Iteration/Sprint Modeling: An Agile Core Practice
My experience is that a two-week sprint will have roughly half a day of sprint planning, including modeling, whereas for a four-week sprint this effort will typically take a day. The goal is to accurately plan the work for the sprint, identify the highest-priority work items to be addressed and how you will do so. In other words, to think things through in the short term. The goal isn’t to produce a comprehensive Gantt chart, or detailed specifications for the work to be done. Figure 1 depicts the sketch for the design of a student information editing screen. This sketch was made on a whiteboard by the product owner, the person responsible for describing and prioritizing requirements for the team, when asked to describe the details behind the “A student maintains their basic information” user story which is to be implemented this iteration. Notice how the sketch is fairly rough but gets the idea across — it would have been drawn in a few minutes by the product owner as they explained to the team what they expected the system to do. Based on this information the team can now accurately estimate the work to be done to implement this screen. Previously they had no idea that the product owner expected this screen to list the person’s seminar history.
Figure 2 depicts a quick sketch of a physical data model (PDM) sketched out by the architecture owner on the team as he explained the concept of introducing an associative table, Enrollment, to implement the many-to-many association between Student and Course. Although some details are clearly missing, this is enough information required for the architecture owner to explain to the other developers on the team why her estimate was higher that everyone else’s for implementing this requirement. Remember, the goal at this point in time is to simply plan the work. If more details are required, as shown in Figure 3, they can be identified through more detailed model storming throughout the iteration and/or in the form of tests via a test-driven development (TDD) approach. The level of detail in Figure 3 isn’t required at this point in time — remember, agile models are just barely good enough (JBGE) for the current situation, and at this point in time you only need enough information to plan the iteration.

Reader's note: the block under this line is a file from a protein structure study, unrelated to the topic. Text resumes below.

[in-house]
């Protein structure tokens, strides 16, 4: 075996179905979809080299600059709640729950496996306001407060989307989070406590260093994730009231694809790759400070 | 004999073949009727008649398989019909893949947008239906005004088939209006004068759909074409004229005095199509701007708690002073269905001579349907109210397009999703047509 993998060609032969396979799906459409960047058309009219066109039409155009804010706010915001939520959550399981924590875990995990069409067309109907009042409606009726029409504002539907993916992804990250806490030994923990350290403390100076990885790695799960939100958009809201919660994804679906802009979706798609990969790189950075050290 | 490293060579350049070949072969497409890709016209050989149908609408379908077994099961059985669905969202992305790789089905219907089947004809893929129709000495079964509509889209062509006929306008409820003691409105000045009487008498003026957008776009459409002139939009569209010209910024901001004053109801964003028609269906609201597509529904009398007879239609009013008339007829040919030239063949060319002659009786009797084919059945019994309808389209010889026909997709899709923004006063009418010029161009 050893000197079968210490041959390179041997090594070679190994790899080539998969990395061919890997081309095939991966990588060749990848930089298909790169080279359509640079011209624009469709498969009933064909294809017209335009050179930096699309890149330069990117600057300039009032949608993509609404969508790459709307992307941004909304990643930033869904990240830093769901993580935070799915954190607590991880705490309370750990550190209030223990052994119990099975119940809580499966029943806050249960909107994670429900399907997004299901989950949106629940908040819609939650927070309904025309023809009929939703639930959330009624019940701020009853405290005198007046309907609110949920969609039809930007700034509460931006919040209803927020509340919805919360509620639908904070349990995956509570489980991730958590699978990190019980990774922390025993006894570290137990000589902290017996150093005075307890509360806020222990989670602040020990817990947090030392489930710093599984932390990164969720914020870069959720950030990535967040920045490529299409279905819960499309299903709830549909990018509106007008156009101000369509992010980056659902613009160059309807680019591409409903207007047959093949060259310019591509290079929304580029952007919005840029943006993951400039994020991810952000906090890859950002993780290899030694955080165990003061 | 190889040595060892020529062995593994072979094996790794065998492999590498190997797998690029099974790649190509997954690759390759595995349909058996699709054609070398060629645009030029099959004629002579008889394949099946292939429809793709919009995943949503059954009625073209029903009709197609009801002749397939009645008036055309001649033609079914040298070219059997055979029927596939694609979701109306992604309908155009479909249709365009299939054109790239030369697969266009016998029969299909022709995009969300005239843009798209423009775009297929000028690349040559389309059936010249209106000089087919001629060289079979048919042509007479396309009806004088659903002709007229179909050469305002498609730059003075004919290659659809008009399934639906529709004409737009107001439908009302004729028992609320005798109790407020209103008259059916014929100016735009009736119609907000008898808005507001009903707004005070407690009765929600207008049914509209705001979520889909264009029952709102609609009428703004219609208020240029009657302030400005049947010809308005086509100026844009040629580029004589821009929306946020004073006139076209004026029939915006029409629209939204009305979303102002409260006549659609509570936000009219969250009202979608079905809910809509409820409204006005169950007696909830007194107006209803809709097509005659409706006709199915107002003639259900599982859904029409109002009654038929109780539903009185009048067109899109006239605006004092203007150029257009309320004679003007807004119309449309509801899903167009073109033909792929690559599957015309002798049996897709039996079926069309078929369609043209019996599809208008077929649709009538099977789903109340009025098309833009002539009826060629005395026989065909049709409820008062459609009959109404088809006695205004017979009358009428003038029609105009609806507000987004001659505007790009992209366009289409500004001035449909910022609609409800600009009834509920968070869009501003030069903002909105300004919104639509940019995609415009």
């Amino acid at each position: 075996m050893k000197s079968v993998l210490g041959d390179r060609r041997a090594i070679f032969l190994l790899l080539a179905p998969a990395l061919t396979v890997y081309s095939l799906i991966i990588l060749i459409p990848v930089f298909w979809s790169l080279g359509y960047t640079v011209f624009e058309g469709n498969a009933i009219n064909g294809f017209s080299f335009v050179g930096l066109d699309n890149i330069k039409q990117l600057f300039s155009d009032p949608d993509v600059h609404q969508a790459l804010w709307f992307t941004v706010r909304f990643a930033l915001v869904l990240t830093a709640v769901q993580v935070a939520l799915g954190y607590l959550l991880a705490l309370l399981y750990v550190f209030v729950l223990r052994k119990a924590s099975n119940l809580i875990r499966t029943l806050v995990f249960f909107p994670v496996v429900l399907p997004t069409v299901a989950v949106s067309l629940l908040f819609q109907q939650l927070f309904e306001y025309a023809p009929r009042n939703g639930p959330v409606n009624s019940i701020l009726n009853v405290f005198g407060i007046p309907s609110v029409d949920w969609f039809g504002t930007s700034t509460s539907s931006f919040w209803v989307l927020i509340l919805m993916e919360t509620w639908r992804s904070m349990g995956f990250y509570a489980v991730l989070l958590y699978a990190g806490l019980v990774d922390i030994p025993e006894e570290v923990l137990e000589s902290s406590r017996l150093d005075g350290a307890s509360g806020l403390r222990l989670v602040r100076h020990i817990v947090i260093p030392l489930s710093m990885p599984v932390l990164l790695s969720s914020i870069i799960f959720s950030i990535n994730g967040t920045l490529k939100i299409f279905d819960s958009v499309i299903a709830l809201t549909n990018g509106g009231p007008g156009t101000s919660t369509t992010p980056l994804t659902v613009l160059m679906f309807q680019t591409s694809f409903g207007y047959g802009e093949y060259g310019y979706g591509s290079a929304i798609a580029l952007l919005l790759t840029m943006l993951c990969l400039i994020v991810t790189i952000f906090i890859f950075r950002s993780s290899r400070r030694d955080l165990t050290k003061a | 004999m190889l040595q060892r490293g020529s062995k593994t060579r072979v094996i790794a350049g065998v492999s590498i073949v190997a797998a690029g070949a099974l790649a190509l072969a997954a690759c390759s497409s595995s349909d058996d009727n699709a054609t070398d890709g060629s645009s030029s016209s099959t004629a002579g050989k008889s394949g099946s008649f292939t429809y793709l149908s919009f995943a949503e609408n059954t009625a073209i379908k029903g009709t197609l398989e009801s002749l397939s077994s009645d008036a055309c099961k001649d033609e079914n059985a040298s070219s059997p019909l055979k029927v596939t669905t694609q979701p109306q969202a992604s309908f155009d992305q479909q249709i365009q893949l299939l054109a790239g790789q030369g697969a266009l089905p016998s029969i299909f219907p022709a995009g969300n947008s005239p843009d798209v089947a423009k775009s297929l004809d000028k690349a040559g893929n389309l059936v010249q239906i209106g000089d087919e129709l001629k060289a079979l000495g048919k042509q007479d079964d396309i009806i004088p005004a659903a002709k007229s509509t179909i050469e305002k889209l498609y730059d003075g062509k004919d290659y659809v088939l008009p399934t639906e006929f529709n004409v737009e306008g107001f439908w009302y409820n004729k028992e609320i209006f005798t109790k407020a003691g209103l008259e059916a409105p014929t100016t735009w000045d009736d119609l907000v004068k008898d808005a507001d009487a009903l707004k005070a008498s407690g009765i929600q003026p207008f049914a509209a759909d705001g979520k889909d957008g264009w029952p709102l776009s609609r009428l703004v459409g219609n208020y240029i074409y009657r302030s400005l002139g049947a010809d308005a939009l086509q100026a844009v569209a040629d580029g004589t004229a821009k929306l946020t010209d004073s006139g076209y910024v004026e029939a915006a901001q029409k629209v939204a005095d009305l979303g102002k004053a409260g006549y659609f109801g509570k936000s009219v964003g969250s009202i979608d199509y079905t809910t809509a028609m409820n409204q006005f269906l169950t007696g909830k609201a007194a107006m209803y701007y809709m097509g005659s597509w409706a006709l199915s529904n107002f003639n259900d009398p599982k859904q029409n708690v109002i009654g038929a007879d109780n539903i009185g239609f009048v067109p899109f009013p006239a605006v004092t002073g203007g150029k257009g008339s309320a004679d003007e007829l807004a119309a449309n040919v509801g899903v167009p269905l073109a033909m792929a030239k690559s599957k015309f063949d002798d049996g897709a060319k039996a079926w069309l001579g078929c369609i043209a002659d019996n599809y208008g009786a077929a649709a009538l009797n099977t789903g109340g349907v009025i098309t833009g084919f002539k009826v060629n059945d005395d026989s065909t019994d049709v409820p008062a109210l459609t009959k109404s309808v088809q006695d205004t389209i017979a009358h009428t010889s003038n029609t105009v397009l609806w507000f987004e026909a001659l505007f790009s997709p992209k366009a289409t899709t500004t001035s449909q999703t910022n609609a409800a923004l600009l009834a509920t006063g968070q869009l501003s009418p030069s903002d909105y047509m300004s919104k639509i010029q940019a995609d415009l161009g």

An often neglected aspect of Mike Cohn’s planning poker is the required modeling activities implied by the technique. Agile teams implement requirements in priority order, see Figure 3, pulling an sprint’s worth of work off the top of the stack. To do this successfully you must be able to accurately estimate the work required for each requirement, then based on your previous iteration’s velocity (a measure of how much work you accomplished) you pick that much work off the stack. For example, if last iteration you accomplished 15 points worth of work then the assumption is that all things being equal you’ll be able to accomplish that much work this iteration. This activity is often referred to as the “planning game” or simply iteration planning.
Figure 5 depicts the high-level lifecycle for Agile Model Driven Development (AMDD) for the release of a system. Iteration/sprint modeling occurs at the beginning of each iteration as part of the overall iteration planning activities. It is only one of several points in time that you’ll model on an agile project: You do some initial requirements and architecture envisioning at the beginning of the project to enable your team to get going in the right direction, you do iteration modeling, and you do just in time (JIT) model storming to explore the detailed requirements and design throughout an iteration.